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Significant Events

The Burning of Rome


   Nero wanted a new rome and was a motive for him burning Rome down. In 64 A.D. a large fire swept across Rome and destroyed most of the city. It has not been proven that Nero set the fire that destroyed Rome. It is questionable however since shortly after the fire Nero went on a building campaign. One of the buildings built after the fire was his palace the Domus Aurea, "the golden house."
It covered almost a third of all of Rome (50 Hectares). His hate for the Christians was shown through this natural disaster when he blamed the christians for committing this capital crime and had them executed in horrible ways. Some sources say that he was so upset with the building of his new palace that he set fire to Rome for a second time.This was not the most disgusting thing of his reign. The suspicion of Nero began after this event and would continue through future events such as the murder of his mother.

    Nero's Murder of His mother

    Nero was fed up with his mother's aid in his rule. This led to him deciding that he should kill his mother, so he could take complete control of the Roman government.
    Nero's exemplary rule ended with the murder of his mother.  After attempting on many occasions to poison or drown her, he finally had her stabbed to death.  Nero told the Senate that she was killed because of her plots against him, and they accepted it without question.  A few years later, Nero had his wife Octavia killed so that he could marry his mistress, Poppaea.  He later kicked Poppaea to death when she complained about him coming home late.  Many people began criticizing the emperor, but he ignored most of it.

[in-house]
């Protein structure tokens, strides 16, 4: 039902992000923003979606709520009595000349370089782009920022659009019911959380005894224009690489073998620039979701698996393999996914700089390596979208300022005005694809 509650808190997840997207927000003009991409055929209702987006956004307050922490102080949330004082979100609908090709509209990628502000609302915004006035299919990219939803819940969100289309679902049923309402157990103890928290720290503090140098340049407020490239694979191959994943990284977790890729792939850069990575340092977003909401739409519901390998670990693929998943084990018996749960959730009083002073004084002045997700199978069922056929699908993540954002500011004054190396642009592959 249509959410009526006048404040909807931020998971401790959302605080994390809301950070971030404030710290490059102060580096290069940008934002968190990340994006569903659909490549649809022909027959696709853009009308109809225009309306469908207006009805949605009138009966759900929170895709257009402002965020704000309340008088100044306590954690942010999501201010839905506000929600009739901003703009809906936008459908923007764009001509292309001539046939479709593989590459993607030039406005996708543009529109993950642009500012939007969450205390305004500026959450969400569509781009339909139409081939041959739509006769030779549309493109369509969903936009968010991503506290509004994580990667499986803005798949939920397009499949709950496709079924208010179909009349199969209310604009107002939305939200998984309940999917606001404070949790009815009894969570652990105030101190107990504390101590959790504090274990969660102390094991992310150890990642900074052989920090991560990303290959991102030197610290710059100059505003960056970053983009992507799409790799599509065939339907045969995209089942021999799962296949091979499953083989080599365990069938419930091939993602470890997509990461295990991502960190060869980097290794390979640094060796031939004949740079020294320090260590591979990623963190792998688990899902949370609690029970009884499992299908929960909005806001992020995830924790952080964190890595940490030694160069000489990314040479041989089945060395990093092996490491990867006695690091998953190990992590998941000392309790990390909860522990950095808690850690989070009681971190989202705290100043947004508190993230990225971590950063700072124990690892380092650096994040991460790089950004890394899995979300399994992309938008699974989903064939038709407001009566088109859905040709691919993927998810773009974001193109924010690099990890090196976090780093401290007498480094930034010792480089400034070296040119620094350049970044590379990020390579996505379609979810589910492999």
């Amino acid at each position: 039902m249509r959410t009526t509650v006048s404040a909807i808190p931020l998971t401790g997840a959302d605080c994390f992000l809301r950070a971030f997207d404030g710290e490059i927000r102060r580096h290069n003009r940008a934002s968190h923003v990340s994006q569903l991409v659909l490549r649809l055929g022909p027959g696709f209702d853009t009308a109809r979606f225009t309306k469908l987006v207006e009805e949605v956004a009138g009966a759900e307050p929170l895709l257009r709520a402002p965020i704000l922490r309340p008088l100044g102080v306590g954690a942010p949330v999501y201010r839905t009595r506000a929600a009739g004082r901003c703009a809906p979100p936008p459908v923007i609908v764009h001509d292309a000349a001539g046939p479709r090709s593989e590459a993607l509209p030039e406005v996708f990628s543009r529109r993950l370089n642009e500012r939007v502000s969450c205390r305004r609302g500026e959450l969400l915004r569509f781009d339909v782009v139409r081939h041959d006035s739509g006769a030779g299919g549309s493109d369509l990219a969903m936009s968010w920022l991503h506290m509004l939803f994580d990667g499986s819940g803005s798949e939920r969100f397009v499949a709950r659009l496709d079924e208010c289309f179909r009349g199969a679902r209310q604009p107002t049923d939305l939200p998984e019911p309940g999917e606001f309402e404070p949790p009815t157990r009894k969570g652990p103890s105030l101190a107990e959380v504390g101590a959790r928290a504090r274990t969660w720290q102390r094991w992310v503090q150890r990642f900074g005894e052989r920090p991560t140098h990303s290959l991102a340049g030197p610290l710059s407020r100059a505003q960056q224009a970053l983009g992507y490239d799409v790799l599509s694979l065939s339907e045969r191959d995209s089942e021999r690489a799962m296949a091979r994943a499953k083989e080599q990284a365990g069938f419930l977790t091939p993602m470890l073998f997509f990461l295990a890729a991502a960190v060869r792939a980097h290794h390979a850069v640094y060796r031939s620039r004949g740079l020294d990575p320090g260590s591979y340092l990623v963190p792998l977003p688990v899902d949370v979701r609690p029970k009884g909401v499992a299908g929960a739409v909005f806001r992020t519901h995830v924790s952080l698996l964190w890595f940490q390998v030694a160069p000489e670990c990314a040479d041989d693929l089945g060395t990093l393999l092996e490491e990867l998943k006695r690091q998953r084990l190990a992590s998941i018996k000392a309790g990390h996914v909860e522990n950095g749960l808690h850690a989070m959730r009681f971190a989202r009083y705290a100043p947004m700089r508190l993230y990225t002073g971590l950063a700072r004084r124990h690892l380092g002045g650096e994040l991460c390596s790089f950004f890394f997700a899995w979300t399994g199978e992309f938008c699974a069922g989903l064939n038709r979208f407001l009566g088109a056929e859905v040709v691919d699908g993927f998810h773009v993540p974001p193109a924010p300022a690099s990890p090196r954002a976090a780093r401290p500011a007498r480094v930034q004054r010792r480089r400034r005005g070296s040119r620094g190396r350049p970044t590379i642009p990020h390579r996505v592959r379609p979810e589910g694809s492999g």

After the death of his mother, Nero felt the need to express his hidden talents as an artist.  He became a singer and a poet, and needed to be accepted as such so badly that he organized a band of people whose sole function was to clap after his performances.  Publicly he was considered to be atrocious in both fields, but audiences turned out in great numbers for his stage appearances. There was nobody who liked Nero as their ruler because everyone suspected he killed his own mother.

Nero's Death

    When rebellion broke out in Gaul and other urgent affairs needed to be tended to in the empire, Nero responded by taking an artistic tour of Greece, leaving the responsibilities of government to underlings. Finally fed up with Nero's misrule, first Vindex in Gaul and then Galba in Spain rose in rebellion. Nero panicked and attempted to flee, even when he might have led an army to put down the rebellions. He was still liked by many of the soldiers in the army because he had always treated them well. The Senate declared Nero a public enemy and condemned him to death by flogging with rods "In the ancient manner" at the urging of Nymphidius Sabinus, Nero's Praetorian Prefect. Upon hearing this, Nero fled and hid in the house of an ex-slave. He begged to have someone take a dagger and put an end to his life because he lacked the nerve to do so himself. Finally, when he heard the clatter of horses’ hooves announcing the arrival of Roman cavalry troops coming to arrest him, he clumsily stabbed himself in the throat. As he slowly bled to death, he lamented "What an artist the world is losing!"
    What the Roman world really lost was an inept tyrant and what it gained was a year of bloody civil war as five men ravaged the countryside with their armies in their quest for the throne. Four of them would be dead before that year was up. The death of this tyrant which was thought to be a good thing, really led to more chaos than that during the rule of Nero.

                                                                          Nero Claudius Caesar